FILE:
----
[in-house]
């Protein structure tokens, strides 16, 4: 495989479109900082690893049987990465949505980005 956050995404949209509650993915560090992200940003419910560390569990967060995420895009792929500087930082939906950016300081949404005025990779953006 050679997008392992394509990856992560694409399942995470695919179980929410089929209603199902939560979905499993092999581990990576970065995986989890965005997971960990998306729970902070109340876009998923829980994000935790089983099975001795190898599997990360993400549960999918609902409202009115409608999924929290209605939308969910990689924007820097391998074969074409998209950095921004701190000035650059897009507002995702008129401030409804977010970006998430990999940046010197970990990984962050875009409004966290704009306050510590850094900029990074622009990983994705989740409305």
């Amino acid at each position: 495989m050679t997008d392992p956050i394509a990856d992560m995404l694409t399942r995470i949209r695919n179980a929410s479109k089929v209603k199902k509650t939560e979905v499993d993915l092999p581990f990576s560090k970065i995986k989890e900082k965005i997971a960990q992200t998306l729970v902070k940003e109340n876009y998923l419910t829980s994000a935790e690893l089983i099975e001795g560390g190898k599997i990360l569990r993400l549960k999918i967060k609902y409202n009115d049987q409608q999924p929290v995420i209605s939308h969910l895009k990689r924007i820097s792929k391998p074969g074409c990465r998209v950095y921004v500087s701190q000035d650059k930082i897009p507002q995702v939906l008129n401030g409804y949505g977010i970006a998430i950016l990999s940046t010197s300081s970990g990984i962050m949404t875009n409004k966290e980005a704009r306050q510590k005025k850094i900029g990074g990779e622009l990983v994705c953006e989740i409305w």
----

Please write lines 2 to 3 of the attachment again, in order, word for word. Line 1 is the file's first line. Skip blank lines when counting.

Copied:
């Protein structure tokens, strides 16, 4: 495989479109900082690893049987990465949505980005 956050995404949209509650993915560090992200940003419910560390569990967060995420895009792929500087930082939906950016300081949404005025990779953006 050679997008392992394509990856992560694409399942995470695919179980929410089929209603199902939560979905499993092999581990990576970065995986989890965005997971960990998306729970902070109340876009998923829980994000935790089983099975001795190898599997990360993400549960999918609902409202009115409608999924929290209605939308969910990689924007820097391998074969074409998209950095921004701190000035650059897009507002995702008129401030409804977010970006998430990999940046010197970990990984962050875009409004966290704009306050510590850094900029990074622009990983994705989740409305």
């Amino acid at each position: 495989m050679t997008d392992p956050i394509a990856d992560m995404l694409t399942r995470i949209r695919n179980a929410s479109k089929v209603k199902k509650t939560e979905v499993d993915l092999p581990f990576s560090k970065i995986k989890e900082k965005i997971a960990q992200t998306l729970v902070k940003e109340n876009y998923l419910t829980s994000a935790e690893l089983i099975e001795g560390g190898k599997i990360l569990r993400l549960k999918i967060k609902y409202n009115d049987q409608q999924p929290v995420i209605s939308h969910l895009k990689r924007i820097s792929k391998p074969g074409c990465r998209v950095y921004v500087s701190q000035d650059k930082i897009p507002q995702v939906l008129n401030g409804y949505g977010i970006a998430i950016l990999s940046t010197s300081s970990g990984i962050m949404t875009n409004k966290e980005a704009r306050q510590k005025k850094i900029g990074g990779e622009l990983v994705c953006e989740i409305w």